As the book goes on, Alastair’s viewpoint is challenged repeatedly, but he doggedly maintains that curses don’t exist. He continually tries to find a tangible, human reason for all the events which encircle Kevin.

One of the great things about writing his engagement with Kevin’s curse was that I feel exactly the same way about curses. I remember reading H.G.Wells’ short story The Red Room when I was at school, and it’s stuck with me for -cough(!)- number of years. The premise of this story is that fear drives us to believe all sorts of things. I really wanted to put that into Baptism of Fire.

To me, as to Alastair, curses are a human creation. I think people can drive individuals to believe they are cursed. It’s almost like a form of gaslighting. If you are repeatedly told you’re cursed, you begin to believe it. If you begin to believe it, the curse becomes real.

But, while I don’t believe in curses, I am, nonetheless, quite superstitious! I put this aspect of my ideas into another character, Jilly. At one point in the book, she explains her behaviour by telling Alistair:
No thanks, Vicar. I’m sinfully superstitious.
Jilly also believes in luck, though, which I don’t so much!

Because Baptism of Fire tackles issues of faith and belief, both in God and people, I got to pour rather a lot of my interest in these things. My undergraduate degree was in Theology, and there is a lot of that in this book. I hope, because each character has different views and beliefs, there will be a person each reader can connect with but, in terms of my own views, there could only be one explanation for Kevin’s curse!
Virginia Crow will be awarding a $10 Amazon or Barnes & Noble gift card to a randomly drawn winner via Rafflecopter after the tour. Good luck!
a Rafflecopter giveaway


  1. Hello! Thank you for hosting me and my book on your fabulous blog! I hope your readers enjoy my post as much as I enjoyed writing it!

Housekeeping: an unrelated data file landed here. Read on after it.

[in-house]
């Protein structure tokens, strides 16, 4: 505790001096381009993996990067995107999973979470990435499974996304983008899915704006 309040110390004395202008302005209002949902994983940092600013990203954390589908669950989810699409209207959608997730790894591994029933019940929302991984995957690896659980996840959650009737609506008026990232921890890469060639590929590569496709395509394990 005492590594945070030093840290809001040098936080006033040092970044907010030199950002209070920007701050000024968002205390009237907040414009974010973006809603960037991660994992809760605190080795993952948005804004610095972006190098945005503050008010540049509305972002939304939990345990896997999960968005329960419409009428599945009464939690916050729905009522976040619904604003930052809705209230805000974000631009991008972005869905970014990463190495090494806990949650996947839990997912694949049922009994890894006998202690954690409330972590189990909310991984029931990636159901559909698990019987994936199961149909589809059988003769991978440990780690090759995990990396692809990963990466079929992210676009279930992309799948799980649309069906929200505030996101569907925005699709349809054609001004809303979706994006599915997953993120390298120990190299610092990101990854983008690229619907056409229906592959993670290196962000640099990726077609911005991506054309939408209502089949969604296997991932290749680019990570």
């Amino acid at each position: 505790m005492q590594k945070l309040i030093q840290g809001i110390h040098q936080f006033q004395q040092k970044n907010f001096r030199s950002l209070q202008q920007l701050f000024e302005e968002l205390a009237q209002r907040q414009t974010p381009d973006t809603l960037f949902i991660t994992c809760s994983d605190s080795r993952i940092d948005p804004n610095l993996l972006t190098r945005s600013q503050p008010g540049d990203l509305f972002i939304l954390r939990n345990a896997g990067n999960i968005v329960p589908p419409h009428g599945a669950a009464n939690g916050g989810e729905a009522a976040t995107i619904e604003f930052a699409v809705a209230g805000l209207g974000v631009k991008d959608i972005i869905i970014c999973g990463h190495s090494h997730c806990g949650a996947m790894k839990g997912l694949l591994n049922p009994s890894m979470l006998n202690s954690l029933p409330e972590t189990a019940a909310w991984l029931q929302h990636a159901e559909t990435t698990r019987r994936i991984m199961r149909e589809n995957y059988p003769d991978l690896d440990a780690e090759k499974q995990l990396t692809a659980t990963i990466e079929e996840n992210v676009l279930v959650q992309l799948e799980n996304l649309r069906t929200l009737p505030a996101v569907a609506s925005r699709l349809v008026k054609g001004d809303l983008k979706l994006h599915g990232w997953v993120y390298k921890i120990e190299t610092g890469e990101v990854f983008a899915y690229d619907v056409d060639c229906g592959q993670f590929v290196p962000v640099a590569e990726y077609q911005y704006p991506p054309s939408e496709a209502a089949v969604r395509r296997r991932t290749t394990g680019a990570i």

2. How long did it take you to write your book?

  3. Hello Bernie!

    Thanks for your question. It took me thirty days to write the first draft - I know it's a bit random remembering that, but I did it as part of NaNoWriMo! But I'd had the plan in my head for a while. And then, of course, came the editing and re-editing (that's my least favourite bit!).


  4. Sounds interesting, thanks for sharing!

  5. Love finding new authors. Means more books to read.

  6. I enjoyed the excerpt and think the book sounds good.

  7. I like the cover. It has very nice artwork.

    abfantom at yahoo dot com

  8. A question for the author: When you were a child, what were your favorite authors and book series?

    allibrary (at) aol (dot) com

  9. I enjoyed the excerpt, thanks for sharing

  10. nice book cover and the book sounds interesting.

  11. Thanks everyone! And thank you for your question, Nancy!

    I didn't really have a favourite author as a child, but I had favourite books which were part of bigger series. Some of these were:
    ~ "The Weirdstone of Brisingamen" by Alan Garner
    ~ "The Children of Green Knowe" by Lucy Boston
    ~ "The Oaken Throne" by Robin Jarvis
    They all have something of other-worldliness about them, which just set my imagination going!